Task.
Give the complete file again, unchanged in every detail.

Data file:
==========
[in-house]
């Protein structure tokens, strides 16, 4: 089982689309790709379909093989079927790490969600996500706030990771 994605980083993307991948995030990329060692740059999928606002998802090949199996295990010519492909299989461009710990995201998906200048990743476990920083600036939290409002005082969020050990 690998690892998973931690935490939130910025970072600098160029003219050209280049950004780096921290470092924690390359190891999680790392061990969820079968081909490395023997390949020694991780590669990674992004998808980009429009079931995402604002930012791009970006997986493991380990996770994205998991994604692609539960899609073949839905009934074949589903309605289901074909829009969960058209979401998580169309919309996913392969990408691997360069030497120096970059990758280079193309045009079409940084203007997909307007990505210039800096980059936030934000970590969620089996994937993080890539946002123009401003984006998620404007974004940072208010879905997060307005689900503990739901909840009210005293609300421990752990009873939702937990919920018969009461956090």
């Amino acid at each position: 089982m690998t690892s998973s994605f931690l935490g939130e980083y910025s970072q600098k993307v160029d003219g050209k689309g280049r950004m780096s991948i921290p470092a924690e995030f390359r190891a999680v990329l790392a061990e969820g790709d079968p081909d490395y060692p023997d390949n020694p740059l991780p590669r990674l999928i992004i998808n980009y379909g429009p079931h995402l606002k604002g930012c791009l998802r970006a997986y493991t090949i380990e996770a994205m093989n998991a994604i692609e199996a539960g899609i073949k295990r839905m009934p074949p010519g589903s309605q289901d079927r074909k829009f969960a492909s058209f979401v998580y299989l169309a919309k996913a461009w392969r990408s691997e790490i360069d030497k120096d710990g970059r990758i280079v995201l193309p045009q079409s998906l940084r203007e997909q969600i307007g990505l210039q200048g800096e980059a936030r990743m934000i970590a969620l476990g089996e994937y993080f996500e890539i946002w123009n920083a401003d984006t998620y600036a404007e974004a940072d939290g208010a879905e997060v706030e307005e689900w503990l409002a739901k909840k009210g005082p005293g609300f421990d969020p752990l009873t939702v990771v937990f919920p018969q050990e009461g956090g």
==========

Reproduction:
[in-house]
């Protein structure tokens, strides 16, 4: 089982689309790709379909093989079927790490969600996500706030990771 994605980083993307991948995030990329060692740059999928606002998802090949199996295990010519492909299989461009710990995201998906200048990743476990920083600036939290409002005082969020050990 690998690892998973931690935490939130910025970072600098160029003219050209280049950004780096921290470092924690390359190891999680790392061990969820079968081909490395023997390949020694991780590669990674992004998808980009429009079931995402604002930012791009970006997986493991380990996770994205998991994604692609539960899609073949839905009934074949589903309605289901074909829009969960058209979401998580169309919309996913392969990408691997360069030497120096970059990758280079193309045009079409940084203007997909307007990505210039800096980059936030934000970590969620089996994937993080890539946002123009401003984006998620404007974004940072208010879905997060307005689900503990739901909840009210005293609300421990752990009873939702937990919920018969009461956090």
């Amino acid at each position: 089982m690998t690892s998973s994605f931690l935490g939130e980083y910025s970072q600098k993307v160029d003219g050209k689309g280049r950004m780096s991948i921290p470092a924690e995030f390359r190891a999680v990329l790392a061990e969820g790709d079968p081909d490395y060692p023997d390949n020694p740059l991780p590669r990674l999928i992004i998808n980009y379909g429009p079931h995402l606002k604002g930012c791009l998802r970006a997986y493991t090949i380990e996770a994205m093989n998991a994604i692609e199996a539960g899609i073949k295990r839905m009934p074949p010519g589903s309605q289901d079927r074909k829009f969960a492909s058209f979401v998580y299989l169309a919309k996913a461009w392969r990408s691997e790490i360069d030497k120096d710990g970059r990758i280079v995201l193309p045009q079409s998906l940084r203007e997909q969600i307007g990505l210039q200048g800096e980059a936030r990743m934000i970590a969620l476990g089996e994937y993080f996500e890539i946002w123009n920083a401003d984006t998620y600036a404007e974004a940072d939290g208010a879905e997060v706030e307005e689900w503990l409002a739901k909840k009210g005082p005293g609300f421990d969020p752990l009873t939702v990771v937990f919920p018969q050990e009461g956090g």